Everyone always has something or someone holding them back. This could be an overbearing parent, a struggle with anxiety, or a seemingly endless list of other responsibilities. If anything is telling you that your pursuits are not worth it, do not listen. Graphic design is a great field to enter because there is an ever-present demand. Make an appeal to logic when dealing with these obstacles. Show yourself and others how you have gotten plenty of customers and how lucrative your dream has turned out already. There are always a thousand reasons to not do something, so ignore them.
Know the Market
The market for graphic design is incredibly broad. It might seem restrictive at first if you primarily work for businesses, but you never know what strange requests a business will hurl at you. Experimental advertising campaigns sometimes call for some unorthodox pieces of art, and some companies rely on the strange or obscene as a staple of their brand. You can attempt to market yourself to a particular type of customer. This could corner you into a spot that is difficult to escape from, but it could also make customers with similar brands flock to you.
Be Your Own Boss
One of the huge positives that come with being a freelance artist is that the only people you answer to are yourself and your clients. You work whenever you want for as long as you want, which is a fantastic feeling, but it can come with some drawbacks. The biggest one is that you have to have a lot of self-discipline. You still need to schedule times for yourself to work, and you need to work hard because another drawback is the lack of a consistent source of income through either a salary or wage work.
Build an Audience
This point is especially relevant if you have managed to find your niche outside of the realm of corporate graphic design. If you create digital art for independent customers who simply want cool, interesting artwork, you will likely find it easier to cultivate an online following. People like seeing examples of amazing art, so if you post some of your art with watermarks as a promotion, people will begin to follow you to see more. The social media platforms you are on will begin to take notice and promote your pages to more people who may commission artwork.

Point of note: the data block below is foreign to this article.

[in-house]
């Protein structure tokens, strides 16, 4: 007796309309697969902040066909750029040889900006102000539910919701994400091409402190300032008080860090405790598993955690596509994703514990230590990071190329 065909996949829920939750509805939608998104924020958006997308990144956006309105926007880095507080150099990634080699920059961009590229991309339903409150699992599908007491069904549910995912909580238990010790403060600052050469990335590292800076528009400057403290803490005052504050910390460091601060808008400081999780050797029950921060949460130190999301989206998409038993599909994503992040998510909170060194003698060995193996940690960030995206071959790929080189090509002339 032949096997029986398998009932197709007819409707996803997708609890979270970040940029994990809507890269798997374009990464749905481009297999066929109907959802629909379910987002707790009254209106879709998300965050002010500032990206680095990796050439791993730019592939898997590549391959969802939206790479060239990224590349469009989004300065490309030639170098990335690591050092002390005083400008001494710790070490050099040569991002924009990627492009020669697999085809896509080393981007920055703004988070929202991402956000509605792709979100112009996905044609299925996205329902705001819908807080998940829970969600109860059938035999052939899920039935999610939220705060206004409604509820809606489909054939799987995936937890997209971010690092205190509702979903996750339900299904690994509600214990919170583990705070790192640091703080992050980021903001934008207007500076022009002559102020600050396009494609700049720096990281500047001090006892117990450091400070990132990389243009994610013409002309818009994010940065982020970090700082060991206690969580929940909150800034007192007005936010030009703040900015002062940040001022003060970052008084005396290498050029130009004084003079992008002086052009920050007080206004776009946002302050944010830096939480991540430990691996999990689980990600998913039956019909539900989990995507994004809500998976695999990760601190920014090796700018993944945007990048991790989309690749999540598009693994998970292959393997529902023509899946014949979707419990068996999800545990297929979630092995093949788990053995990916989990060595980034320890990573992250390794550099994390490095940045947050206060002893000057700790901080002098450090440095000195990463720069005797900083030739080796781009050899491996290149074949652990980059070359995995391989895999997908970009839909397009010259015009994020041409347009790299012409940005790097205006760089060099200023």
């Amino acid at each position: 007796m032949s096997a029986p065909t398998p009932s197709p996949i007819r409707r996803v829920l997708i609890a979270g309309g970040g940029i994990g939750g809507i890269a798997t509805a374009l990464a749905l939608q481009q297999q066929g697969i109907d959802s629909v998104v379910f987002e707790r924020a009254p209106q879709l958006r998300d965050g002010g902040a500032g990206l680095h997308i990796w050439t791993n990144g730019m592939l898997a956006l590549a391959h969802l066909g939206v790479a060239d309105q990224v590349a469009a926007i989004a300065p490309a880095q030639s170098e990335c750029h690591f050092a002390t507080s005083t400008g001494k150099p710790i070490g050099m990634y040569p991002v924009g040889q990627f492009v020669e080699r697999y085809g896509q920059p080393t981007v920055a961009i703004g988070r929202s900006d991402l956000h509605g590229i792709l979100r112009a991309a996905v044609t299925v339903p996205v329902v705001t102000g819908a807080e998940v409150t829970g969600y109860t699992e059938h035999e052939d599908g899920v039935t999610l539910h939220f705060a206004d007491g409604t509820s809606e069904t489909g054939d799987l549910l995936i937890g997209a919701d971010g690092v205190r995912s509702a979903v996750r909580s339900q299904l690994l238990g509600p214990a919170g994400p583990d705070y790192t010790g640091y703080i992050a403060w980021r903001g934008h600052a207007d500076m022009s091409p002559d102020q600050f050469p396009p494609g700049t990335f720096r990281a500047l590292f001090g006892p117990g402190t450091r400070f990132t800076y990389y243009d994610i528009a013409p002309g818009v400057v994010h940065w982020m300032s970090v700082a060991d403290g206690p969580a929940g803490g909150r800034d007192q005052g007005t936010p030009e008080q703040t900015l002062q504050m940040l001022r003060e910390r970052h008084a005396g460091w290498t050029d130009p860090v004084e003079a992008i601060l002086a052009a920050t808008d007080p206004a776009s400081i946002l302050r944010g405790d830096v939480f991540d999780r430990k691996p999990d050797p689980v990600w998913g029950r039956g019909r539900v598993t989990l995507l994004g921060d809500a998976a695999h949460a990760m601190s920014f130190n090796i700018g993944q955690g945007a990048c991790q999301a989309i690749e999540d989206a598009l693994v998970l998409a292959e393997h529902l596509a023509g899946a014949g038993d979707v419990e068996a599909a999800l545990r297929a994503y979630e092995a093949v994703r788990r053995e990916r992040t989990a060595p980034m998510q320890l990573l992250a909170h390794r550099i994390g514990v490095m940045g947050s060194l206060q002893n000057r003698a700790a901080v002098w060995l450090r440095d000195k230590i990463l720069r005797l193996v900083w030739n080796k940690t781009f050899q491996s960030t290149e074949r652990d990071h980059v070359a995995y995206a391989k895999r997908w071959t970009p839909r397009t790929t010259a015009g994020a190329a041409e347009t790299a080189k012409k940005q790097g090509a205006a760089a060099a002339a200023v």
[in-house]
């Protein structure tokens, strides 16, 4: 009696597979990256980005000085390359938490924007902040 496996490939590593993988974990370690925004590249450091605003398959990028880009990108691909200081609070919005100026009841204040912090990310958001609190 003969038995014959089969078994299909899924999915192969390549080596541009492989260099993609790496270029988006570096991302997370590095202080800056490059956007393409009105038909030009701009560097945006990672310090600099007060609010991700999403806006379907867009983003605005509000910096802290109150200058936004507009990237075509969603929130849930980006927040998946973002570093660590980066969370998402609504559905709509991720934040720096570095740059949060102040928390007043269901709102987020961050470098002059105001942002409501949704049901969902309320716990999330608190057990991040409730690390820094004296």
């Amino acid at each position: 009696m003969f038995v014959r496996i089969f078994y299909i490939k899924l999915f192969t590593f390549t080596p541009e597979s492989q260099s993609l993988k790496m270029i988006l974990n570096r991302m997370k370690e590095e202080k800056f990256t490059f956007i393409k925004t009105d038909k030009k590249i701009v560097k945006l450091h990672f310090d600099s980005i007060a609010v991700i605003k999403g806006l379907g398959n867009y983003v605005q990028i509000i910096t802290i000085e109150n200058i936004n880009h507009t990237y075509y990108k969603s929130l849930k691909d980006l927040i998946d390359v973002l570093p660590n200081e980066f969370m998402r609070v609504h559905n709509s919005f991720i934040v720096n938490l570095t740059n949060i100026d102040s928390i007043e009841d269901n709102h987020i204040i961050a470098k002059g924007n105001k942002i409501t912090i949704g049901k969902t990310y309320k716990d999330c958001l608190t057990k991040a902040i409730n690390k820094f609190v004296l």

If owning a freelance art business is not the end goal of your career, you can use it as a venue to make connections to new people. These can be the people within some of the companies you work with or connections with other artists you meet along the way. It’s not what you know, it’s who you know, and that sentiment rings true in the art world. Maybe, one day, you could be hired by a company looking for a salaried graphic designer or work with another artist on a much larger project than you are used to.
In a similar vein to being your own boss, your creative license is less likely to be hindered by your boss or other authoritative figures if you are a freelance artist. You will still have to adhere to the whims of your client, but there is no one constantly hovering over your shoulder making you feel annoyed or self-conscious. Creative license is one of the most coveted things by many artists, and the more creative license you are offered, the better your product will likely turn out. Just remember to stay true to the original vision of the client.
Follow Your Dreams
So many people spend their lives stuck in dead-end jobs that they despise. Using your talents and passions to make a living is a great way to avoid burnout. However, you have to be careful not to push yourself too far. Sometimes, when you let your passions control your livelihood, you start to lose the spark that made you enjoy your passions in the first place. You need to find a balance between work and passion that works for you. There is no set total of work time that someone can handle before he or she burns out, so listen to your body and your brain.
While graphic design for commercial purposes is not the only artistic career you could pursue, it is likely that it will be the most lucrative. However, you will have to work hard to get your name out there to make sure you have enough business to survive. You also have to keep in mind that success is not guaranteed. Success at any job comes with a lot of luck in addition to hard work and skill. Sometimes, you only have to be in the right place at the right time to catch your big break.